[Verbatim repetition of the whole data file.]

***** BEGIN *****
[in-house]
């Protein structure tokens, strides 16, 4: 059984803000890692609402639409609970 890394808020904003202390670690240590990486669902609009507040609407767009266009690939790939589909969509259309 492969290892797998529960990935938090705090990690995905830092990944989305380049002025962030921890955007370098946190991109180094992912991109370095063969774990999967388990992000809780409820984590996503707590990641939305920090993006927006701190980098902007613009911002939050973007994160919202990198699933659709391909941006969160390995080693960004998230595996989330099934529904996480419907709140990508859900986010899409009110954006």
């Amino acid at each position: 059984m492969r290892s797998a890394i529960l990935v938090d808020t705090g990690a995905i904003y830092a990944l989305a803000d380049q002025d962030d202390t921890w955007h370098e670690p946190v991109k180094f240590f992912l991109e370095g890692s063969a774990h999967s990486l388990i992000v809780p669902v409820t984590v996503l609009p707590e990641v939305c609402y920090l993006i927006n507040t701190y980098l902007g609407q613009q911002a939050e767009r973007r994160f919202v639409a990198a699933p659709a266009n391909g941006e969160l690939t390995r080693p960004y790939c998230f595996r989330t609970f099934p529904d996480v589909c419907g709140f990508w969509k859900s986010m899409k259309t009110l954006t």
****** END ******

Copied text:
[in-house]
């Protein structure tokens, strides 16, 4: 059984803000890692609402639409609970 890394808020904003202390670690240590990486669902609009507040609407767009266009690939790939589909969509259309 492969290892797998529960990935938090705090990690995905830092990944989305380049002025962030921890955007370098946190991109180094992912991109370095063969774990999967388990992000809780409820984590996503707590990641939305920090993006927006701190980098902007613009911002939050973007994160919202990198699933659709391909941006969160390995080693960004998230595996989330099934529904996480419907709140990508859900986010899409009110954006």
């Amino acid at each position: 059984m492969r290892s797998a890394i529960l990935v938090d808020t705090g990690a995905i904003y830092a990944l989305a803000d380049q002025d962030d202390t921890w955007h370098e670690p946190v991109k180094f240590f992912l991109e370095g890692s063969a774990h999967s990486l388990i992000v809780p669902v409820t984590v996503l609009p707590e990641v939305c609402y920090l993006i927006n507040t701190y980098l902007g609407q613009q911002a939050e767009r973007r994160f919202v639409a990198a699933p659709a266009n391909g941006e969160l690939t390995r080693p960004y790939c998230f595996r989330t609970f099934p529904d996480v589909c419907g709140f990508w969509k859900s986010m899409k259309t009110l954006t």